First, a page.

Book Series Pictura Nova, vol. 5

Jacob Jordaens: Design for Tapestry

K. Nelson

  • Pages: 384 p.
  • Size:190 x 250 mm
  • Language(s):English
  • Publication Year:1998

  • ISBN: 978-2-503-50578-7
  • Hardback
  • Available

An in-depth study for all aspects of Jordaens´s activity as a designer of tapestries within the context of 17th-century tapestry manufacture in Flanders, additionally analyzing his major tapestry series while providing data on all his major tapestry designs.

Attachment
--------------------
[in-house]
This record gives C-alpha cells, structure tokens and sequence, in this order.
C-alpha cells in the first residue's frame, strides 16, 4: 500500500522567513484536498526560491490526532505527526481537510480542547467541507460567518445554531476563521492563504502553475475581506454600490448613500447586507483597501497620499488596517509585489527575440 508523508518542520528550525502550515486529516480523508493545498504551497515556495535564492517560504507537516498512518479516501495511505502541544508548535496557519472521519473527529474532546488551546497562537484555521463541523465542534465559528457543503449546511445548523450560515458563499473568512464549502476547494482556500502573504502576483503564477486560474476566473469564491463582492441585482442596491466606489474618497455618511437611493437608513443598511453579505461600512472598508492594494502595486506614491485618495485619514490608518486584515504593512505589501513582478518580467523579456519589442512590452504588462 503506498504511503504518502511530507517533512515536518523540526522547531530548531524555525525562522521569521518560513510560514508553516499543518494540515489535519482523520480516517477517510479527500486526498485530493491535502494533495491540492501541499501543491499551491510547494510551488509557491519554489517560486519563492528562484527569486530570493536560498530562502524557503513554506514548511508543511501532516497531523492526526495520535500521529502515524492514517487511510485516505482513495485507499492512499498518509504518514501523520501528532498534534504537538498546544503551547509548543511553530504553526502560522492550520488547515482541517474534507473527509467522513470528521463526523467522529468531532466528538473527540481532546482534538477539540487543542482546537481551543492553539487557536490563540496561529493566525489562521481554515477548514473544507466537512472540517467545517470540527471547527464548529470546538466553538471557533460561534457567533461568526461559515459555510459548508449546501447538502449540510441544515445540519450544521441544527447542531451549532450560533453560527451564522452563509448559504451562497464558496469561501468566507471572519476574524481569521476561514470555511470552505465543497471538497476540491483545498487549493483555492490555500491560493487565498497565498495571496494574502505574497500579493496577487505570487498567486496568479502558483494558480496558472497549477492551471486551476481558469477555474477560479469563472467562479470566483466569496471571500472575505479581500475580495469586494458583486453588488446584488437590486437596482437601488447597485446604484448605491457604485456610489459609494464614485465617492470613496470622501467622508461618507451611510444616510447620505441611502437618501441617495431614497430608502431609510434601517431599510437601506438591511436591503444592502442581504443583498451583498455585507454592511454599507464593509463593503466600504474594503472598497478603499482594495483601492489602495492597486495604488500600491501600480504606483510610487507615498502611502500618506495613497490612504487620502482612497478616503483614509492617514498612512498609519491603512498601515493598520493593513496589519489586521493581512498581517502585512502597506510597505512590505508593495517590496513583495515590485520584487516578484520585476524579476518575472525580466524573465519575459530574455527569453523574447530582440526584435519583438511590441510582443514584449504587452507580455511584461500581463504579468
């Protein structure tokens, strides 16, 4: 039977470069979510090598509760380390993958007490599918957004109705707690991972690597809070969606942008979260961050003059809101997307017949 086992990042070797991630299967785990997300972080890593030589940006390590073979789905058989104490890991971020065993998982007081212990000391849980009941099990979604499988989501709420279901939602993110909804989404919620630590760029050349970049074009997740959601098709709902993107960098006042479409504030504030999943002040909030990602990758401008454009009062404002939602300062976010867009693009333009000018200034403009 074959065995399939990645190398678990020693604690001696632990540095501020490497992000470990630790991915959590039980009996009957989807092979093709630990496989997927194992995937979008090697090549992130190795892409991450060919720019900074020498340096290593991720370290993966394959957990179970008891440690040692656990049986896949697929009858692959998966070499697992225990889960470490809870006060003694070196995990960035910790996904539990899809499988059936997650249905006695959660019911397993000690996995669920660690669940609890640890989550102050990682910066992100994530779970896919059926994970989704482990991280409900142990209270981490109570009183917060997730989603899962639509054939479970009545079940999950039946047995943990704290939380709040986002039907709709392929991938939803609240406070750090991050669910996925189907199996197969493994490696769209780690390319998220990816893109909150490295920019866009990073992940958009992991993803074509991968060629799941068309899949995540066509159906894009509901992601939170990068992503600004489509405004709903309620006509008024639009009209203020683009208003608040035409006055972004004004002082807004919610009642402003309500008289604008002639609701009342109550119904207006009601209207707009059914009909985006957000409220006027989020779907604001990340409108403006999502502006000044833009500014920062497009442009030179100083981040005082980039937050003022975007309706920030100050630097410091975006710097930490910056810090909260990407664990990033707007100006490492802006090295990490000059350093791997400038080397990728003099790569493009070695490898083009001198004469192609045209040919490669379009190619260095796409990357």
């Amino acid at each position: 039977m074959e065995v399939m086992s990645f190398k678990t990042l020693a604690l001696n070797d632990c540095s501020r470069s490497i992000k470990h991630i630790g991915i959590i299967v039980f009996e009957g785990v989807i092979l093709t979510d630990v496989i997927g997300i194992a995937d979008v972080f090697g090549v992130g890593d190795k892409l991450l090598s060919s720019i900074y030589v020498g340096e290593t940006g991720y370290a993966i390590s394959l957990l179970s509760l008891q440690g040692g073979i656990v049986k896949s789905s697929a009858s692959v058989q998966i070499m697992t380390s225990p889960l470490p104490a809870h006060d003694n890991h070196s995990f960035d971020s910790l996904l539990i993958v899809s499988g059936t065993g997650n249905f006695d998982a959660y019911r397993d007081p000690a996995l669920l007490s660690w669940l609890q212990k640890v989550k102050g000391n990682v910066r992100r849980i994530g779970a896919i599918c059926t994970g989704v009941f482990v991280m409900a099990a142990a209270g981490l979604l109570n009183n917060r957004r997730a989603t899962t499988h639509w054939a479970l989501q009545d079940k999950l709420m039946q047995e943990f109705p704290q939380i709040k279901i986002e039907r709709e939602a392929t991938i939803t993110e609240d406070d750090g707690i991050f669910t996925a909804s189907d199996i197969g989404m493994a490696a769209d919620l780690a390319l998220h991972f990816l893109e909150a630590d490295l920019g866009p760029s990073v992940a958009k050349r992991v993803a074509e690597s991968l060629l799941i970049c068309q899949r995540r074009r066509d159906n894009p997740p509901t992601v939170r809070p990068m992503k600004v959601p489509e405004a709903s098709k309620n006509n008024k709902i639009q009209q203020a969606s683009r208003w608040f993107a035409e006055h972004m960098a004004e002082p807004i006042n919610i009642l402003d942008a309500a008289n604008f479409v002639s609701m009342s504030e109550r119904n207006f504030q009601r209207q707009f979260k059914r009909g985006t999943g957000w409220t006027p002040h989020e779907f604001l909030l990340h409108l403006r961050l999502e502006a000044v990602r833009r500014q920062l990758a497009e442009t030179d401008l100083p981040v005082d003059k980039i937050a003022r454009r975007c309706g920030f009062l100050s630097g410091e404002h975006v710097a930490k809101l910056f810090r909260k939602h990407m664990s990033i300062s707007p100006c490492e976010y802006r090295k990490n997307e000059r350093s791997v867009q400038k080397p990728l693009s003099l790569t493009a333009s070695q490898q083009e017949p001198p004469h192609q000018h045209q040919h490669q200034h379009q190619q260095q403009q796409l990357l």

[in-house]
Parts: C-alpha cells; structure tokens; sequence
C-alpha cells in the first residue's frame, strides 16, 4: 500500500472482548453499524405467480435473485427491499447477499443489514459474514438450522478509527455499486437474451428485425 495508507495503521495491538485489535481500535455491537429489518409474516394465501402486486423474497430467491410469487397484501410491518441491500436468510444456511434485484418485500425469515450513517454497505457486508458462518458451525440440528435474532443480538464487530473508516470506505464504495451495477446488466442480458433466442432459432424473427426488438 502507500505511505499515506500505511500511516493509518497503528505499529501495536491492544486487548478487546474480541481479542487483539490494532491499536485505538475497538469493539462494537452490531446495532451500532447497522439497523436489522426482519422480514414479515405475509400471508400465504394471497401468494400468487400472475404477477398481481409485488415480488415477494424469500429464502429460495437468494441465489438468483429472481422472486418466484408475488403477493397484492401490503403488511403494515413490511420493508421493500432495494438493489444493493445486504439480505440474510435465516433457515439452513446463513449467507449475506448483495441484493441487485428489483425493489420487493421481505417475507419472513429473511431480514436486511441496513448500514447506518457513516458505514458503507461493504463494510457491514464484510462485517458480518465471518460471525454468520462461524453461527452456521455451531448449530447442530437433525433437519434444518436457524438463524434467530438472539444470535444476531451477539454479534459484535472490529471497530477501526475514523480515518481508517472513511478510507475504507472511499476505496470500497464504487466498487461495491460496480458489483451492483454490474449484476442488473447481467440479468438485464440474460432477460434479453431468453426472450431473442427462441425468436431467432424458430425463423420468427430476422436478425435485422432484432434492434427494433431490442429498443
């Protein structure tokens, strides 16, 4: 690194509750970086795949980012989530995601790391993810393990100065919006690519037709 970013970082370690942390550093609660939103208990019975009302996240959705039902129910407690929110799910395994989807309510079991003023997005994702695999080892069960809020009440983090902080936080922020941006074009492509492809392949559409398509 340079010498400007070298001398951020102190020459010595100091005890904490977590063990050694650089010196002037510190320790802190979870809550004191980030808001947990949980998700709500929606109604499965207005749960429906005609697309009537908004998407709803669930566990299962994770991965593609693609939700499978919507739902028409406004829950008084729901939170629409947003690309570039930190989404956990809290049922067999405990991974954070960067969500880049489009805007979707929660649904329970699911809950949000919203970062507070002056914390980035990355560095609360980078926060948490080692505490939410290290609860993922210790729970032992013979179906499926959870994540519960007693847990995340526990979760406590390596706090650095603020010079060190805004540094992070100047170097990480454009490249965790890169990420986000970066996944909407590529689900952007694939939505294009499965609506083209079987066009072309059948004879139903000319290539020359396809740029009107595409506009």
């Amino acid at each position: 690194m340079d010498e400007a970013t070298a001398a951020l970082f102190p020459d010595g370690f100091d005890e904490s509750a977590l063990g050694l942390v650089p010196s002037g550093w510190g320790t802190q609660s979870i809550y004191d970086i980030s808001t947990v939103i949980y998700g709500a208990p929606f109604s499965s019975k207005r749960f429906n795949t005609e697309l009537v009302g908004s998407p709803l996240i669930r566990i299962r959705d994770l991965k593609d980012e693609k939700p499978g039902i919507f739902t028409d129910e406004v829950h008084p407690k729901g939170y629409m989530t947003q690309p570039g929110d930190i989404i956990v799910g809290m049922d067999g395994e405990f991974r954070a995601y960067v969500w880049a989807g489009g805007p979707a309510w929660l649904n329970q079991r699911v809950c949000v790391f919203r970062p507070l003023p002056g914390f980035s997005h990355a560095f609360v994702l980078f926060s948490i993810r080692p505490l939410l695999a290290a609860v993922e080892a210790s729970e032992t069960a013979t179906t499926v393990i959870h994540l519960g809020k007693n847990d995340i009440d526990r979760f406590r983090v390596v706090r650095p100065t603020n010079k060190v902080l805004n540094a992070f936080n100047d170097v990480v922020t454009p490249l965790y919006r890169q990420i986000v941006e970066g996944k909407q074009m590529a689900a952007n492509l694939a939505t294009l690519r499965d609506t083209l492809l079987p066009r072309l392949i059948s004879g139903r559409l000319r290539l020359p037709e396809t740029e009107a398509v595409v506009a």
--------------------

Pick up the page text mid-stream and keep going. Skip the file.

This study explores all aspects of Jacob Jordaens's extensive activity as a designer of tapestry and his prominence in this field. It places Jordaens within the context of design for and the manufacture of tapestry during the seventeenth century in Flanders when it was considered the most important form of textile and an item of luxury. The publication includes a discussion of Jordaens's preparation for work in this field, his approach to design, his patrons and his relationship to contemporaries in the same area of artistic endeavour. The six major series designed by Jordaens - The History of Alexander the Great, The Life of Odysseus, Scenes from Country Life, The Riding School, Proverbs and the Life of Charlemagne - are thouroughly analyzed with regard to surviving visual material and written statements, the interpretation and content of the narrative scenes and the significance of the themes for the seventeenth century. A catalogue raisonné provides data on all the tapestries woven after Jordaens's designs with the preparatory works for them, including drawings, modelli and cartoons. The initial studies in watercolour are particularly illuminating about his unusual sensitivity for this type of work. The tapestry weavers and various sets they produced after his designs are also established. Jordaens was especially prolific in the area of tapestry design and it is shown that some of his most innovative and sophisticated inventions were produced for tapestry. His effort in this area was one of the most unique in Flanders and his achievement remains distinct.